Yet, somehow, you did. You made it through the first day! And yet, you may have come home with a splitting headache, and feeling more worried and nervous than ever. You are ready to quit. Sound familiar?
This uneasy feeling you are experiencing is called anxiety. You may have heard that anxiety is on the rise, but don’t worry! Almost all new nurses suffer from this. It is almost abnormal not to have some sort of anxiety. And great news to you — it will pass! It usually peaks at the beginning, but goes away after about a year.
Anxiety is a condition that causes obsessive thinking, along with feelings of tension, restlessness, and the inability to set aside a worry or fear.
Common symptoms of anxiety include: constant worry, excessive sweating, knots in your stomach, constantly questioning and re-questioning yourself and your decisions, racing thoughts, unwanted thoughts, and insomnia.
It mostly comes from a lack of confidence, which comes from a lack of experience. You are thrown into a new environment with a new routine that you are totally not used to. Besides a few clinicals and beginning orientation, you are utterly on your own. You have to care and provide for sick patients while being overwhelmed by all the tasks you are required to finish while learning the ropes. This is all a huge challenge, and the fear of messing up on a patient just tops it all off. From time to time, you will have to deal with Code Blue situations, which require rapid response and your brain has to quickly remember all those critical skills you learned. Your lack of experience and the fear of the unknown can make anxiety-provoking situations even more stressful.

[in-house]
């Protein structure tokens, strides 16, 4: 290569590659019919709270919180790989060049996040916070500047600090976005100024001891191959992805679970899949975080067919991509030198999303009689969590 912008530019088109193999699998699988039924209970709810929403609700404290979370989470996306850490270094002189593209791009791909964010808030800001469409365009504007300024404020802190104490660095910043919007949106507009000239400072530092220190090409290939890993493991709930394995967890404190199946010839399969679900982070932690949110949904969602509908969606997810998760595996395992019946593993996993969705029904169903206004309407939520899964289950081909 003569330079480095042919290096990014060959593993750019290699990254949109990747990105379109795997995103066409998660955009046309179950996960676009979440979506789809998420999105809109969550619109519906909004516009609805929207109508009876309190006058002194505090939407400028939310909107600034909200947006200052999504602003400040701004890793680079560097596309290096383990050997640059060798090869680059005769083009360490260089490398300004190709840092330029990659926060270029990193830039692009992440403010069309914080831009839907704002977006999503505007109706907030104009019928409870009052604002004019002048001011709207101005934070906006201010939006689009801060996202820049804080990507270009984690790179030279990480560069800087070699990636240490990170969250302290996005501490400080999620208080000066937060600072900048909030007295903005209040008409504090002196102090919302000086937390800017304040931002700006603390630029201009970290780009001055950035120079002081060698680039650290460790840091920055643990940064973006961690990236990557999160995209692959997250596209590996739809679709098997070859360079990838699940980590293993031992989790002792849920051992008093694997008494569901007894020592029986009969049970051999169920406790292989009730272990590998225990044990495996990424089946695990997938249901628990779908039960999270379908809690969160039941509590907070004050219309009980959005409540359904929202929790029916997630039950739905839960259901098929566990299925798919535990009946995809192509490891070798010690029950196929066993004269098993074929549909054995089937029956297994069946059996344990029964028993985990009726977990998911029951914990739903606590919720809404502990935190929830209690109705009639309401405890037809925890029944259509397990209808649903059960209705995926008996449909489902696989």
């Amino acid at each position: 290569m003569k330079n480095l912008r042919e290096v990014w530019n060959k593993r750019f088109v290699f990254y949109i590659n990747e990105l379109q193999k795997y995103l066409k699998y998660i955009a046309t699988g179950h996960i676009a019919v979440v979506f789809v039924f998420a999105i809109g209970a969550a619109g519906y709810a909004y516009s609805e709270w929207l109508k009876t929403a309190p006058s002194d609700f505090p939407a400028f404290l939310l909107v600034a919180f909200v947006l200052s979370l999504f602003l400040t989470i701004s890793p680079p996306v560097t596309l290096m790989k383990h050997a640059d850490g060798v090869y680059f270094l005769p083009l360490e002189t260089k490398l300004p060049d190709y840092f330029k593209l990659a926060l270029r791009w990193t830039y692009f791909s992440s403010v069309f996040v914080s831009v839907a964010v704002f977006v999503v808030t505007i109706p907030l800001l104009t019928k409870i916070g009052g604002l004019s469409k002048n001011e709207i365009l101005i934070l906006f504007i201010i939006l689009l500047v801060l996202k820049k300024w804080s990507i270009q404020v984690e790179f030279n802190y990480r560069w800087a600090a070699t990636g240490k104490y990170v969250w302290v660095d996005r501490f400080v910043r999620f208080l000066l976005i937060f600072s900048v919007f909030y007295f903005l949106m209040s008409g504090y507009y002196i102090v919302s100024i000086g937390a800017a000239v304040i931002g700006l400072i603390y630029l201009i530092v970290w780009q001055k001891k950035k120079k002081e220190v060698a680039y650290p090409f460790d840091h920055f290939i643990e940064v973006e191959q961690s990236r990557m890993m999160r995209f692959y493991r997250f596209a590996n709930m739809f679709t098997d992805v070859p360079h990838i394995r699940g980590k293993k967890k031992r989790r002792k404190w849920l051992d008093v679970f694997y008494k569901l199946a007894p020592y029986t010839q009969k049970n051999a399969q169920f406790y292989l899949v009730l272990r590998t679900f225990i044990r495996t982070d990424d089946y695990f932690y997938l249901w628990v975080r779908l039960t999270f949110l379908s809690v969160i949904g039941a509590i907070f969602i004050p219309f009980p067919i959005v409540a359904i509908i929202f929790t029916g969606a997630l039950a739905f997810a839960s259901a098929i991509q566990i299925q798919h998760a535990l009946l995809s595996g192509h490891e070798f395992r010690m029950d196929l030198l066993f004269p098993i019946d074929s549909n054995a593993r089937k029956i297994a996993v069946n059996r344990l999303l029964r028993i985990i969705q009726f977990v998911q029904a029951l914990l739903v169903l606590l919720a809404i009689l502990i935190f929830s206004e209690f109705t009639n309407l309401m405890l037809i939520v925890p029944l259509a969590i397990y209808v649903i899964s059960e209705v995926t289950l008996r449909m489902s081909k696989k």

How to Deal with New Nurse Anxiety
To avoid experiencing burnout, it is crucial for you to deal with this almost unavoidable anxiety. You have spent so many days and years working for this stage of life — don’t let all that work go to waste!
When you are aware of your problem and how normal and common
it is, you’ve discovered half the solution already! If you are reading this,
chances are that you know the problem and are looking for the second half of
the solution. Read on…
2. Ask for Help!
Plain and simple as that. Although you might feel
self-conscious at the beginning to constantly ask for help, just find yourself
one go-to nurse. Explain to her you need someone to fall back on for all your